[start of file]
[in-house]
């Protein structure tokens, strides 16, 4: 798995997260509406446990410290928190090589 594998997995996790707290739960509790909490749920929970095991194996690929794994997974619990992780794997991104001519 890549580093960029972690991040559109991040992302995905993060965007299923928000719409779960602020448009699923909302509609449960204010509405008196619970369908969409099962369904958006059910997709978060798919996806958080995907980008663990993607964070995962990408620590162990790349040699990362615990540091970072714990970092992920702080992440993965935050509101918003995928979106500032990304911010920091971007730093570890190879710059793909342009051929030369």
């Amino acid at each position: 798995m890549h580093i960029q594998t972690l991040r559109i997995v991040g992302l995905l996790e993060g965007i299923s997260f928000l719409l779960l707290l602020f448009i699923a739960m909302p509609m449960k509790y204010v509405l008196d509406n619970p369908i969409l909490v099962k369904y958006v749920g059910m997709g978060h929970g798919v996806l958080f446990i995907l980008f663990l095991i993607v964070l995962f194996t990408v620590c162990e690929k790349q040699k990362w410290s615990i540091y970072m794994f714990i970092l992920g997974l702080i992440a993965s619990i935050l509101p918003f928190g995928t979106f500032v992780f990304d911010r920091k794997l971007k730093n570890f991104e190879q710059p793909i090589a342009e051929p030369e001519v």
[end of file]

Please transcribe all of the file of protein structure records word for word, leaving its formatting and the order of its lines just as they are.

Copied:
[in-house]
């Protein structure tokens, strides 16, 4: 798995997260509406446990410290928190090589 594998997995996790707290739960509790909490749920929970095991194996690929794994997974619990992780794997991104001519 890549580093960029972690991040559109991040992302995905993060965007299923928000719409779960602020448009699923909302509609449960204010509405008196619970369908969409099962369904958006059910997709978060798919996806958080995907980008663990993607964070995962990408620590162990790349040699990362615990540091970072714990970092992920702080992440993965935050509101918003995928979106500032990304911010920091971007730093570890190879710059793909342009051929030369």
């Amino acid at each position: 798995m890549h580093i960029q594998t972690l991040r559109i997995v991040g992302l995905l996790e993060g965007i299923s997260f928000l719409l779960l707290l602020f448009i699923a739960m909302p509609m449960k509790y204010v509405l008196d509406n619970p369908i969409l909490v099962k369904y958006v749920g059910m997709g978060h929970g798919v996806l958080f446990i995907l980008f663990l095991i993607v964070l995962f194996t990408v620590c162990e690929k790349q040699k990362w410290s615990i540091y970072m794994f714990i970092l992920g997974l702080i992440a993965s619990i935050l509101p918003f928190g995928t979106f500032v992780f990304d911010r920091k794997l971007k730093n570890f991104e190879q710059p793909i090589a342009e051929p030369e001519v």